This is the main difference in my system between other ones. This could be an awful way to go about things, but it’s worked fine for me so far and I like to try things out on my own! Each object is defined by its ID (a 16 bit integer), a 2d position (each 16 bit ints), and a list of attributes. Each entity is defined by a list of attributes, such as the pants in V2 of your dude.

Each entity is allowed 256 attributes, giving each one a single byte position. Every attribute knows how to write itself to a file as well, so a StringAttribute would write out the string while an IntAttribute would write out its integer value. In the case of my game, I would simply add the “pants” attribute to the “Dude” entity. When reading in the save files, that attribute would just get set to the default value if it is not found. The stream for each entity then looks like:
-(ID)-(x position)-(y position)-(number of attributes)-(ID of first attribute)-(value of first attribute)-(ID of second attribute)-…

The nice part about this system is I can add and remove attributes from entities with complete forward and backward compatibility with the saves (as long as I don’t reuse attribute IDs). I can also set specific attributes that do not get sent to clients in multiplayer games (to help combat cheating).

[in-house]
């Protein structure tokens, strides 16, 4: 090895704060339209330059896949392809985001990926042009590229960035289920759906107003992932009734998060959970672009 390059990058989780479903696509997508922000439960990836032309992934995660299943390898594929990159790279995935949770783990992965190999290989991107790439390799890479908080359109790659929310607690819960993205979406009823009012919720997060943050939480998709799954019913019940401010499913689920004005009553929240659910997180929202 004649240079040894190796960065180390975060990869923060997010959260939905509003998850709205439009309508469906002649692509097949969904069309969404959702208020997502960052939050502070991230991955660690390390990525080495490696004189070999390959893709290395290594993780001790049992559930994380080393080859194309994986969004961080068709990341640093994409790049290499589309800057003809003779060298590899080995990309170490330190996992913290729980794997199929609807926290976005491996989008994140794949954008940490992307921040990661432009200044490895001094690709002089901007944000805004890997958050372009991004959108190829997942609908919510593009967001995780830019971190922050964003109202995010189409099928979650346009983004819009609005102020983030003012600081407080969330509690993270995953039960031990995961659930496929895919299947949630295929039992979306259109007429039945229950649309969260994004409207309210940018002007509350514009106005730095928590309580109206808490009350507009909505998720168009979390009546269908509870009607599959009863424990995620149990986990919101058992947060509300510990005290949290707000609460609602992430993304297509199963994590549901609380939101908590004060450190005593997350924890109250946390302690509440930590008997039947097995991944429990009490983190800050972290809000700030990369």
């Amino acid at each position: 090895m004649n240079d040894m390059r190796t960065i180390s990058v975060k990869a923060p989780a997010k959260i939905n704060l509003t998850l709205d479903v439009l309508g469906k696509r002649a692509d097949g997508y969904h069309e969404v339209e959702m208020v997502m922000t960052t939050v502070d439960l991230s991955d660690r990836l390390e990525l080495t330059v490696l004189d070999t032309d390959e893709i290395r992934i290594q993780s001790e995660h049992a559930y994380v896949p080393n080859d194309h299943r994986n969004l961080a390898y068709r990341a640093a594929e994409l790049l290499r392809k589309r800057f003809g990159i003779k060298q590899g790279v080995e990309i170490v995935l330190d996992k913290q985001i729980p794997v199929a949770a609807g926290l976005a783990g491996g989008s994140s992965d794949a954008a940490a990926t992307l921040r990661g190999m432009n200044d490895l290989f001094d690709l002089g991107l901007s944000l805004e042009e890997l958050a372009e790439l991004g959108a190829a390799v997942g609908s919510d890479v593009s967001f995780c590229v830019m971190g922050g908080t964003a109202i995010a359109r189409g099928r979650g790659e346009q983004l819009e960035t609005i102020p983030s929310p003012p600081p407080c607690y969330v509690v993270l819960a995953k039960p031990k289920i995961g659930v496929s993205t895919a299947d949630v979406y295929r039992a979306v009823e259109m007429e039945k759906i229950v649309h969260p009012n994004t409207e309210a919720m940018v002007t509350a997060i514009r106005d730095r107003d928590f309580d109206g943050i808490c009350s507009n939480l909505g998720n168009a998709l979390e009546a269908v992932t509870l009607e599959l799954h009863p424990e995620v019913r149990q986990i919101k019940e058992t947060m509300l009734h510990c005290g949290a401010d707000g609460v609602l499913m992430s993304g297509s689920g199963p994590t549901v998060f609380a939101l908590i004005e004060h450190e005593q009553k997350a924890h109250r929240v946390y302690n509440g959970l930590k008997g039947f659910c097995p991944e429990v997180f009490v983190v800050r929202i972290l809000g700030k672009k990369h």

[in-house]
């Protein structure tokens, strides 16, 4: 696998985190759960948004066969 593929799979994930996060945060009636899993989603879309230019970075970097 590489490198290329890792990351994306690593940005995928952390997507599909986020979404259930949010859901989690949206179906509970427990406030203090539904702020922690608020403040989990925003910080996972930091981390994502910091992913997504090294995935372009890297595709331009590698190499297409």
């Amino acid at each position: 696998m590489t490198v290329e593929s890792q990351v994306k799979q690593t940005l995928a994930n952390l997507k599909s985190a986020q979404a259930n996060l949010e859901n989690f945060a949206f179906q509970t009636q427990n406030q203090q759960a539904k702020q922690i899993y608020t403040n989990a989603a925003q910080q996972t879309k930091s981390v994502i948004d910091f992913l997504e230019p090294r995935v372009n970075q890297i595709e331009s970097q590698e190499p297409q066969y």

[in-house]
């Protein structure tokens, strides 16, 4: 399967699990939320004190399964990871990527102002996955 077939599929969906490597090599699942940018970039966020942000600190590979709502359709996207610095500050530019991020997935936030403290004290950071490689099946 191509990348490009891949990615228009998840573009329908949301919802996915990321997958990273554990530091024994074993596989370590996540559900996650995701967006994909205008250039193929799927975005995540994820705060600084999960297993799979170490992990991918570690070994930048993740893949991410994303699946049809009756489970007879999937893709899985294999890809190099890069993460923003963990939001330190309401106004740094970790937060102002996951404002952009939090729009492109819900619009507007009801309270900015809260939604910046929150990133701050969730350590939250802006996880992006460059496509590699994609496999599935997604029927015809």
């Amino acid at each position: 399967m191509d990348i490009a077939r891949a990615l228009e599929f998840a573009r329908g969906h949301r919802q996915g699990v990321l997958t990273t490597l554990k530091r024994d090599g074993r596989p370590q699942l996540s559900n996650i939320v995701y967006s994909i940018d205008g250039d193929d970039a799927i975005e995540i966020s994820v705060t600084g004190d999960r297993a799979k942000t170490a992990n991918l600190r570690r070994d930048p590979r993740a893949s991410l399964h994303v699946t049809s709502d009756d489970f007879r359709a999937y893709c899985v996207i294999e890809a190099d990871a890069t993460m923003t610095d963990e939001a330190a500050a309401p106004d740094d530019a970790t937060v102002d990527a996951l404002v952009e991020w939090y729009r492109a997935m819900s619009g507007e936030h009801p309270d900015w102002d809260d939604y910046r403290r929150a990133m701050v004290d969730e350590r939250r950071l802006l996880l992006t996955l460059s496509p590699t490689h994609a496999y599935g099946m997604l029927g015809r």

In multiplayer games, I can also send simple messages like “Change the value of this attribute on this entity to this value” to change the state of objects. In the in-game editor I provide people who run servers I can show a GUI that lists all the attributes and their values for the server-runner to change at will.

I’m basically just a fan of making things as easy as possible for myself xD

Anyways, fabulous work on your game so far! I’ve been following it for quite a while as I slowly hack away at my own game. If you have any other questions about how it works I’m happy to discuss it (I’m a little desperate for some game development friends, all mine are snobby software engineers :stuck_out_tongue:)


#4

Thanks for posting. Sounds like a straightforward system to me! Luckily I don’t have to deal with multiplayer or mods, they add a whole layer of complexity. :smile:

Btw, what game are you making? And do you have a Twitter we can follow? (I’m not sure if I know you already, sorry!)


#5

Yeah, it would be cool if you could download maps from friends or from the steam workshop.


#6

I’m making a game called Questica :slight_smile: my Twitter is @purenickery
I’ve been posting a devlog on TigSource as well if you want to check that out right here!


#7

Awesome, looks like a great project. Good luck! :smiley: